Snacks And Blood Sugar

There are increasing numbers of people who believe that the modern obesity epidemic has less to do with the fat content of our diet and more to do with our blood sugar levels. Although weight gain relates to overall calorie consumption and fats are high in calories, there is a school of thought that says we would eat fewer calories overall if we could better control our blood sugar levels.

Blood sugar is pretty much what you imagine it is. It is the amount of glucose present in your blood at any given moment. We use glucose for energy, but it is not a good idea to maintain high levels at all times, because if there is too much, the body will try and address this by storing much of it as fat, which can then be used for energy at a later time. Clearly, this makes sense from an evolutionary point of view, but when we lead lives where food is plentiful and we never need to use that fat, you can see how a problem arises.

The body uses insulin to clear glucose from the blood and insulin prevents the use of fat as a fuel source. If weight is a concern, you therefore need to better control your body’s insulin response. But how can you do this?

The body releases a large amount of insulin when your blood sugar is high. This is when it is needed. If you can prevent your blood sugar from ever getting too high, this shouldn’t happen. Blood sugar rises when you eat high glycemic foods. Anything that is high in refined sugar will have this effect, as will many carbohydrates – particularly if eaten on their own.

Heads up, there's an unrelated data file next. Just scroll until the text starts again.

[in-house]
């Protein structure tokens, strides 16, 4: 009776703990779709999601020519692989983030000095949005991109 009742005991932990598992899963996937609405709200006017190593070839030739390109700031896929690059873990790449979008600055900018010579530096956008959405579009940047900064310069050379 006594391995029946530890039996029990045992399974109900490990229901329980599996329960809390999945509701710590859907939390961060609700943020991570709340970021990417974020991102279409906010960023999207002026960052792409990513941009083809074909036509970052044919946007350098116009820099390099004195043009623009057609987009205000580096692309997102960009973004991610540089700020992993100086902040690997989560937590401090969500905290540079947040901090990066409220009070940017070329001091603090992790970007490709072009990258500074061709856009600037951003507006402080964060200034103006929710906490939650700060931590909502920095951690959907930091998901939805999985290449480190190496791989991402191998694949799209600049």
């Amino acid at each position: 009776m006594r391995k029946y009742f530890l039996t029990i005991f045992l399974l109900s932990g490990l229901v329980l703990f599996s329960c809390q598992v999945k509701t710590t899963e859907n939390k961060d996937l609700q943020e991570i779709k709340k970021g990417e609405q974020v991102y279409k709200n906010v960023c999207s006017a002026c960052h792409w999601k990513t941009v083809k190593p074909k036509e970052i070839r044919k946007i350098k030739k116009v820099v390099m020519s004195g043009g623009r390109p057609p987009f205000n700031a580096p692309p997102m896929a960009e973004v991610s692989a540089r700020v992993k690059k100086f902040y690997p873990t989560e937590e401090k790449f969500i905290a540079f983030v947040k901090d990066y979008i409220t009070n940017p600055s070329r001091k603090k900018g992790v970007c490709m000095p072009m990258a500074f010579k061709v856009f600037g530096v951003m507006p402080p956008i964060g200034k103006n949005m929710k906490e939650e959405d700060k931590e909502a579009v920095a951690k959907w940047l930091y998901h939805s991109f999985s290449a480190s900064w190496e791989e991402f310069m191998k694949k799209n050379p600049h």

Unfortunately, many snack foods fit this description. They are popular precisely because the body processes them rapidly, meaning they feel more instantly satisfying. However, this isn’t necessarily all that good for your health. Chocolate, crisps and fizzy drinks are all liable to ramp up your blood sugar considerably, so beware.

This doesn’t mean that you shouldn’t eat such foods; just that you should do so with more thought. After vigorous exercise, your body will need to replace lost energy and you have a short window in which you can take advantage of this. High glycemic foods are effective at these times. Otherwise, it might be better to scan the vending machine for foods that have a low glycemic index. If you’re thirsty, drink water. If you’re hungry, look for nuts or other more complex snack foods which aren’t quite so heavily reliant on sugar.

Remember, snacks can actually prevent low blood sugar, which is invariably followed by binge eating liable to send blood sugar to record levels. They aren’t necessarily a bad thing.

Stephen Pyecroft needs to keep an eye on his blood sugar levels, so when he feels like he needs a sugar boost he heads to the vending machine for a snack. The machine took too much money so he contacted the supplier who were more than happy to refund him his money.

Image Credit: 1, 2 – Smart Photo Stock.

Find more diabetes related posts:

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  • How To Recognise The Symptoms Of Hypoglycaemia
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